ENGLEWOOD, Colo. — The heavy lifting in George Paton’s first offseason as the Broncos’ general manager is likely complete.
There may be a few more roster moves to come ahead of training camp, but for all intents and purposes, the Broncos will likely move forward with their current host of players.
That doesn’t mean the team’s roster will look anything like it did to end the 2020 season. Since taking charge in the Broncos’ front office, Paton has added impactful starters and necessary depth via free agency, the draft and a potentially crucial trade.
As the Broncos inch closer to the 2021 season, here’s an in-depth look at where Denver’s roster stands following the 2021 NFL Draft:
The Broncos appear headed for a training-competition between Drew Lock and Teddy Bridgewater after Paton dealt a 2021 sixth-round pick to Carolina last week for Bridgewater. Denver had the opportunity to select either Justin Fields or Mac Jones in the first round on Thursday, but they chose to pick Pat Surtain II, who was the highest-graded defensive player on their board. Paton did not rule out adding to the position group — or any other position — but he said following the draft that he is “happy with our group.” The Broncos’ roster seems loaded after the last several drafts and another strong free-agent class. The success of the offense likely depends on how well Lock or Bridgewater can guide the unit. Brett Rypien remains on the team’s roster, but he would likely only have a path to a roster spot if Denver decides to keep three quarterbacks on its roster.
Denver revamped its running back room more than any other position on the offensive side of the ball, as they added Mike Boone in free agency and traded up in the second round to select UNC’s Javonte Williams. The two will combine with Melvin Gordon III to pace the Broncos’ rushing attack.
Gordon profiles as the team’s starter, while Williams and Boone should compete for No. 2 reps. Fangio, though, made it clear all three players will have a role.
“Last year’s [running back duo] never really had a chance to develop,” Head Coach Vic Fangio said Friday. “Phillip [Lindsay] missed a bunch of time early for a couple of different situations. Melvin missed a game in there. There were very few games where both of them we fully healthy. Hopefully this year with our three backs — Boone being one of them, who we really like that we signed in free agency — we’ll get a nice flow and get a good understanding and philosophy of the system which we’ll take from week to week to utilize all three of them.”
Royce Freeman and LeVante Bellamy are among the other players who will compete in the position group.
Denver added to one of its positions of strength on Day 3 of the draft, as they drafted Auburn wide receiver Seth Williams in the sixth round. Paton said the Broncos targeted Williams because of his special teams ability, but he could also fill a need sooner rather than later. Courtland Sutton, Tim Patrick and DaeSean Hamilton are all slated to be unrestricted free agents after the season, though it’s worth noting Paton has called Sutton one of the team’s core players. Williams’ path to the roster won’t be easy, as Sutton, Jerry Jeudy, Patrick and KJ Hamler seem solidified as top options on the Broncos’ roster. Hamilton made plays at times in 2020, while 2020 seventh-round pick Tyrie Cleveland showed flashes toward the end of the year. Diontae Spencer largely served as a return specialist in 2020, but he figures into the receiver equation, as well. Trinity Benson and everyone’s favorite practice-squad-receiver-turned-quarterback, Kendall Hinton, will compete for spots, too. For at least 2021, this unit remains the deepest of all the offensive positions.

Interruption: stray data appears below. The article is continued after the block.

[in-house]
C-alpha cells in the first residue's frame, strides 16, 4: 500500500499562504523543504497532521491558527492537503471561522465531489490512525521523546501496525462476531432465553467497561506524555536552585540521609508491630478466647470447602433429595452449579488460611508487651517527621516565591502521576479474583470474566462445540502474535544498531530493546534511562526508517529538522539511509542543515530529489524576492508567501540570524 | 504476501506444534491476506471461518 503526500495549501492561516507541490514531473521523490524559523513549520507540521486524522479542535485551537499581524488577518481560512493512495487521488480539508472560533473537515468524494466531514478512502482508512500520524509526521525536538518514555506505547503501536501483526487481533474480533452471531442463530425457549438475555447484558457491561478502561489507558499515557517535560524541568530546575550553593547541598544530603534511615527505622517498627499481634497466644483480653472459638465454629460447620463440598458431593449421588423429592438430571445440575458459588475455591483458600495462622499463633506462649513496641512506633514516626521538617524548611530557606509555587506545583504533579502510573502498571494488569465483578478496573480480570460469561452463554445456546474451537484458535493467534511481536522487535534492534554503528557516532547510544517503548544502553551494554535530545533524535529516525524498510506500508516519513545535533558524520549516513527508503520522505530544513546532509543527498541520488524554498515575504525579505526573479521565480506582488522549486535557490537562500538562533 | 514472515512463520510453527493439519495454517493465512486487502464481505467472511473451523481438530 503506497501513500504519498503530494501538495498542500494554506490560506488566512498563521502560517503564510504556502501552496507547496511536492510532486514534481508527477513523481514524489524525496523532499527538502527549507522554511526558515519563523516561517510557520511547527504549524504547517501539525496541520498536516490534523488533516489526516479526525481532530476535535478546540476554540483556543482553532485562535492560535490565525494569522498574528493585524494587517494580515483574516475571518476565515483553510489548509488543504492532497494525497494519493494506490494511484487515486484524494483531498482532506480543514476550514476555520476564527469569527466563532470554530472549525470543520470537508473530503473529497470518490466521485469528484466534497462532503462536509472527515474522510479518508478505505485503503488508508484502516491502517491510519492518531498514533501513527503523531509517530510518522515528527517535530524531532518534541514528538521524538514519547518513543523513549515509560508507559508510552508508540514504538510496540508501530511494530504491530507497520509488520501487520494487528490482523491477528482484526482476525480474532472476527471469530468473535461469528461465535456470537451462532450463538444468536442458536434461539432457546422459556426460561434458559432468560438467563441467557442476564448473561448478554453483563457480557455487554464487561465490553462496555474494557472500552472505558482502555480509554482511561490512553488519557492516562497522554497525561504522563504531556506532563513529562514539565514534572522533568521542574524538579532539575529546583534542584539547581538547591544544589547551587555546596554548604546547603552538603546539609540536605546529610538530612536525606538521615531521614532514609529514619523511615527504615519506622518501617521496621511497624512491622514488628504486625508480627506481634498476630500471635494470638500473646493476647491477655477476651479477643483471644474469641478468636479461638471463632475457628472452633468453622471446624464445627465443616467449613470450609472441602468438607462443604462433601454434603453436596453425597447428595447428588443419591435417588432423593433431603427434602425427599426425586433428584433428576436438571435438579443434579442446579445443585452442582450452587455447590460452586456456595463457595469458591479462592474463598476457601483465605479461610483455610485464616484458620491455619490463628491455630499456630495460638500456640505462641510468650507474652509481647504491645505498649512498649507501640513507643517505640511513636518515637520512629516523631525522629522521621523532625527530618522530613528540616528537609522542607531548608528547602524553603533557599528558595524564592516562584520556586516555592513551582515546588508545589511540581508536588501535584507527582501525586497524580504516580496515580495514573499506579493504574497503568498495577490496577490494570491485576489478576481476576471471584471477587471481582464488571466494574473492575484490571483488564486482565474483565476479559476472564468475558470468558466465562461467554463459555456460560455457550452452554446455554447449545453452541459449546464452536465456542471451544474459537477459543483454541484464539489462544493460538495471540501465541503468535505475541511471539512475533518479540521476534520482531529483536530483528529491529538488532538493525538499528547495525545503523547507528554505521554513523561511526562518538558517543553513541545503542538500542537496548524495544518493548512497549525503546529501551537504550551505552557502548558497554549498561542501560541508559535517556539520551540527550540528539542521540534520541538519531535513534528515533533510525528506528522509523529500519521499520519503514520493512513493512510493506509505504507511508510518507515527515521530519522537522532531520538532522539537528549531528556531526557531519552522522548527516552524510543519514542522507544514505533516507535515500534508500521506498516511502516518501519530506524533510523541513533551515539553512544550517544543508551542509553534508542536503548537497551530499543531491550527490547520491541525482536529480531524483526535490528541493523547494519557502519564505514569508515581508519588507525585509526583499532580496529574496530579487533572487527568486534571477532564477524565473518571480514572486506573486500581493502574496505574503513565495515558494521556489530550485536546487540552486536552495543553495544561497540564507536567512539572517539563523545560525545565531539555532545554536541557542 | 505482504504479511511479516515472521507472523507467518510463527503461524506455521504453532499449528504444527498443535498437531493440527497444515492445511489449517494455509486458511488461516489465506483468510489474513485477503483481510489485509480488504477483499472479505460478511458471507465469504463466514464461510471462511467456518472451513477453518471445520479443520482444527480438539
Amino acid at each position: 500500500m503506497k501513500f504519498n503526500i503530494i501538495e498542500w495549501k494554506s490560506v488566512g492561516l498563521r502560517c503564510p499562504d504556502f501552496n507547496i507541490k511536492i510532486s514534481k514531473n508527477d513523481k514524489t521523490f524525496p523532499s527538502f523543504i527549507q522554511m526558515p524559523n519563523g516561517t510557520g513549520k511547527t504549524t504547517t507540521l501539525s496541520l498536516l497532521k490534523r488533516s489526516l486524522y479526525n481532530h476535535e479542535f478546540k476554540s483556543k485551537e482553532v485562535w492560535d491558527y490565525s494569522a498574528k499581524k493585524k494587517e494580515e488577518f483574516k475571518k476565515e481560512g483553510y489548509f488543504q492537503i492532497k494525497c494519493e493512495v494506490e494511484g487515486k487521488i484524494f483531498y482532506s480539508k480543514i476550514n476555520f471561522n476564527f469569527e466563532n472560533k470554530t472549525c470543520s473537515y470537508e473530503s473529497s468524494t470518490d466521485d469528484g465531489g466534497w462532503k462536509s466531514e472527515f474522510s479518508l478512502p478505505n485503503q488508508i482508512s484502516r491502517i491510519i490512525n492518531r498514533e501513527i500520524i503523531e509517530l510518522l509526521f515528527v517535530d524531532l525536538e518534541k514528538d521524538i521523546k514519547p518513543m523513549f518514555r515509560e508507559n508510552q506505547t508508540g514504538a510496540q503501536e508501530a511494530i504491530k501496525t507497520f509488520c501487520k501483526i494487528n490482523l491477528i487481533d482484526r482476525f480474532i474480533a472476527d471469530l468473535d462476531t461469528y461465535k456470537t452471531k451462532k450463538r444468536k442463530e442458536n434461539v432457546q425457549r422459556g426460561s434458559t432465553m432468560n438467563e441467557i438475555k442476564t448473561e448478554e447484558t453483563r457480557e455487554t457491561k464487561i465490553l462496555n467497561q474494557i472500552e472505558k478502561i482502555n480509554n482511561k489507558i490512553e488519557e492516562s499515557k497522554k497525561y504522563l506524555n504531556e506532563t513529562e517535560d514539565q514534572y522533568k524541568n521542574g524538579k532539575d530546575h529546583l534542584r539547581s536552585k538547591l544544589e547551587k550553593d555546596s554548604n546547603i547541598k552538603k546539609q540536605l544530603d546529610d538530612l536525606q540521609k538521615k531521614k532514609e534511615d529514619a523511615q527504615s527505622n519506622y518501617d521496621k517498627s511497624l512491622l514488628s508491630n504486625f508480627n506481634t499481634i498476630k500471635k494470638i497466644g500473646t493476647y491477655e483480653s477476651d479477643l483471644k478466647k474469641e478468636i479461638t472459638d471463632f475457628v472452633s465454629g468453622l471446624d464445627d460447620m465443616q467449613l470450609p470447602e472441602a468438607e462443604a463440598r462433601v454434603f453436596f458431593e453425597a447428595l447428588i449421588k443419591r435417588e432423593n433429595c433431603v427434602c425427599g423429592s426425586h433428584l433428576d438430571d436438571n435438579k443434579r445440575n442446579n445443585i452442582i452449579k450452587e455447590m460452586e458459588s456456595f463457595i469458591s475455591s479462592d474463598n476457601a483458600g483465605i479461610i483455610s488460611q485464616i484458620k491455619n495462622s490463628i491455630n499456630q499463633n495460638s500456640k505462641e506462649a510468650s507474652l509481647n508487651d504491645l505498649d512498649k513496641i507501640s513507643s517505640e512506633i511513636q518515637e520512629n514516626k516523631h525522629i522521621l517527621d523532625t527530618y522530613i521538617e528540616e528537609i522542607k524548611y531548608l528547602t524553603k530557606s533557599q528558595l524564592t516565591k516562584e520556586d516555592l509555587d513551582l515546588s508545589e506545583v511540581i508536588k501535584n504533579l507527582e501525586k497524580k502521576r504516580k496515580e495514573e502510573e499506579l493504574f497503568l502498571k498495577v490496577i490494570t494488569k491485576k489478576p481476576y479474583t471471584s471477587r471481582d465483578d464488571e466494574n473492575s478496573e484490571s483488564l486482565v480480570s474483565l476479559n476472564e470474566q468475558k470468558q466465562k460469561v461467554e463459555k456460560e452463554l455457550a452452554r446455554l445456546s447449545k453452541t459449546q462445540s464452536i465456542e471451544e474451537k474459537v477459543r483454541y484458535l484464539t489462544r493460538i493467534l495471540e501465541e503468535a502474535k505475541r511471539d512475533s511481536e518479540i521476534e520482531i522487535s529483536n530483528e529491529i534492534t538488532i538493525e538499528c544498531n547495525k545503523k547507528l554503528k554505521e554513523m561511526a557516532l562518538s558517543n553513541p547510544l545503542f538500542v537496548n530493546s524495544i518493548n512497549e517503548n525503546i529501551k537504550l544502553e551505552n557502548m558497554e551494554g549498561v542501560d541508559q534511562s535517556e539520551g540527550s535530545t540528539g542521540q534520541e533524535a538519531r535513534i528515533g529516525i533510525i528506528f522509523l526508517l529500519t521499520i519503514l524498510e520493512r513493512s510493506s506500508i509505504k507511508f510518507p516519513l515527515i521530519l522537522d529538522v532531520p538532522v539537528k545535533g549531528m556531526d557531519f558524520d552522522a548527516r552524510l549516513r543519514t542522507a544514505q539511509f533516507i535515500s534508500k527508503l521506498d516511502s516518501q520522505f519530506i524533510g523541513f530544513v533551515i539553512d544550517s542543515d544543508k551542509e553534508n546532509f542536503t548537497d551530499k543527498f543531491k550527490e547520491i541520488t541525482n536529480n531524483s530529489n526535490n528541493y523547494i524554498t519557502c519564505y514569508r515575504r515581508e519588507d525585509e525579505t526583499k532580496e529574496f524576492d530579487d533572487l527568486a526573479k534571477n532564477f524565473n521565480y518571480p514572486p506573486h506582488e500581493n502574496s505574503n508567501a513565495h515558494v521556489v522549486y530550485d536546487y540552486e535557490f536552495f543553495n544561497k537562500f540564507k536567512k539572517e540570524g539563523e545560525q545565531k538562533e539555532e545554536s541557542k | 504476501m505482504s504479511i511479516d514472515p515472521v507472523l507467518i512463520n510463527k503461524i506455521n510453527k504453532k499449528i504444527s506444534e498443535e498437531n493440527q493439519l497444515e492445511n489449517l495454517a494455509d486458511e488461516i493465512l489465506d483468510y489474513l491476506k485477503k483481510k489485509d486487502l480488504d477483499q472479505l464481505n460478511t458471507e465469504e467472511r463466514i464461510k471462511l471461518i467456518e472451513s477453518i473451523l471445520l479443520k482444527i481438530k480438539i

The Broncos had largely subtracted from their tight end room this spring, as they let Jake Butt and Troy Fumagalli enter unrestricted free agency and released Nick Vannett. Noah Fant remains the unquestioned starter in the room and will look for a breakout year as he enters his third season in the NFL. Albert Okwuegbunam could be another weapon for Denver after an encouraging rookie season, but Fangio said Saturday that Okwuegbunam likely won’t be “full speed” for the start of training camp as he recovers from an ACL injury. Andrew Beck, a hybrid fullback/tight end, also figures to make a push for a roster spot.
Denver did not draft a tight end this weekend, but the Broncos signed fifth-year veteran Eric Saubert on Monday. A special teams contributor and strong blocker, Saurbert should help the team’s run game.
The Broncos added tantalizing depth to the interior of their offensive line during the draft when they selected Quinn Meinerz with the 98th-overall pick. Meinerz and second-year player Netane Muti both have intriguing talent, and the battles for starting spots with incumbents Dalton Risner, Lloyd Cushenberry III and Graham Glasgow should be fierce. The interior of the offensive line may be one of the Broncos’ biggest strengths. The tackle position is less certain. Garett Bolles has proven himself as the team’s long-term answer at left tackle, but the Broncos must hope Ja’Wuan James can return to the form he showed in Miami before signing in Denver in 2019. James has appeared in just three games for Denver as he struggled with injuries in 2019 before opting out last season.
The Broncos attempted to add a tackle in the draft this weekend, but they did not end up selecting a player that could potentially serve as a swing tackle after Elijah Wilkinson left in free agency.
“We targeted a few that were taken right before we took them, but it didn’t fall our way,” Paton said Saturday. “We still feel good about our depth. We’ll continue to look on the market — the free-agent market. … Sometimes it just doesn’t fall [your way]. We had a tackle we liked, but he was taken right before, that’s just the way the draft goes.”
Calvin Anderson may be the team’s best option on the current roster for a swing tackle.